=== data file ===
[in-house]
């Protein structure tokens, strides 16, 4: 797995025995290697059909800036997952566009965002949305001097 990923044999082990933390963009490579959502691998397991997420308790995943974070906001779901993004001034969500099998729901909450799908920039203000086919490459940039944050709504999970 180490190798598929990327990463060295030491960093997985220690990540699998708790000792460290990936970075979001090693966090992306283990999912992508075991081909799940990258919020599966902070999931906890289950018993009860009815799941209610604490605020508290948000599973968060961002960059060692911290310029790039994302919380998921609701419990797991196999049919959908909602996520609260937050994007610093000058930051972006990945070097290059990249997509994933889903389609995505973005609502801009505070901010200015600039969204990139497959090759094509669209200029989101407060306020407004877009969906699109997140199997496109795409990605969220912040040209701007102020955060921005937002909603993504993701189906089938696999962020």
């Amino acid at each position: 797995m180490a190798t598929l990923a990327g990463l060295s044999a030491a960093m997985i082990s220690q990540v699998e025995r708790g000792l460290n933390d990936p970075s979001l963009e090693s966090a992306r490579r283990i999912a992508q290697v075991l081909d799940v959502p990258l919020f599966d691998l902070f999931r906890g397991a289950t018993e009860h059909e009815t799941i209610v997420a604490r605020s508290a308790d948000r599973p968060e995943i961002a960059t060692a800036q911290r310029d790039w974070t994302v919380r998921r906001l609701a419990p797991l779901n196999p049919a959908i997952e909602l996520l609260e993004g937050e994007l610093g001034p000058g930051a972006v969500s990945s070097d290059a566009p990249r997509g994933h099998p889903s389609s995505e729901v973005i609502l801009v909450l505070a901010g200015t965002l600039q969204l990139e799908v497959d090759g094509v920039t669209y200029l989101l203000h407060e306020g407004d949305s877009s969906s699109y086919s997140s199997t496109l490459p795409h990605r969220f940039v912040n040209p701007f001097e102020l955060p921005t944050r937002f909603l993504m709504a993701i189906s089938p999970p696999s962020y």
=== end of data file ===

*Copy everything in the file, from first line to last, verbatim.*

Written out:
[in-house]
């Protein structure tokens, strides 16, 4: 797995025995290697059909800036997952566009965002949305001097 990923044999082990933390963009490579959502691998397991997420308790995943974070906001779901993004001034969500099998729901909450799908920039203000086919490459940039944050709504999970 180490190798598929990327990463060295030491960093997985220690990540699998708790000792460290990936970075979001090693966090992306283990999912992508075991081909799940990258919020599966902070999931906890289950018993009860009815799941209610604490605020508290948000599973968060961002960059060692911290310029790039994302919380998921609701419990797991196999049919959908909602996520609260937050994007610093000058930051972006990945070097290059990249997509994933889903389609995505973005609502801009505070901010200015600039969204990139497959090759094509669209200029989101407060306020407004877009969906699109997140199997496109795409990605969220912040040209701007102020955060921005937002909603993504993701189906089938696999962020």
């Amino acid at each position: 797995m180490a190798t598929l990923a990327g990463l060295s044999a030491a960093m997985i082990s220690q990540v699998e025995r708790g000792l460290n933390d990936p970075s979001l963009e090693s966090a992306r490579r283990i999912a992508q290697v075991l081909d799940v959502p990258l919020f599966d691998l902070f999931r906890g397991a289950t018993e009860h059909e009815t799941i209610v997420a604490r605020s508290a308790d948000r599973p968060e995943i961002a960059t060692a800036q911290r310029d790039w974070t994302v919380r998921r906001l609701a419990p797991l779901n196999p049919a959908i997952e909602l996520l609260e993004g937050e994007l610093g001034p000058g930051a972006v969500s990945s070097d290059a566009p990249r997509g994933h099998p889903s389609s995505e729901v973005i609502l801009v909450l505070a901010g200015t965002l600039q969204l990139e799908v497959d090759g094509v920039t669209y200029l989101l203000h407060e306020g407004d949305s877009s969906s699109y086919s997140s199997t496109l490459p795409h990605r969220f940039v912040n040209p701007f001097e102020l955060p921005t944050r937002f909603l993504m709504a993701i189906s089938p999970p696999s962020y």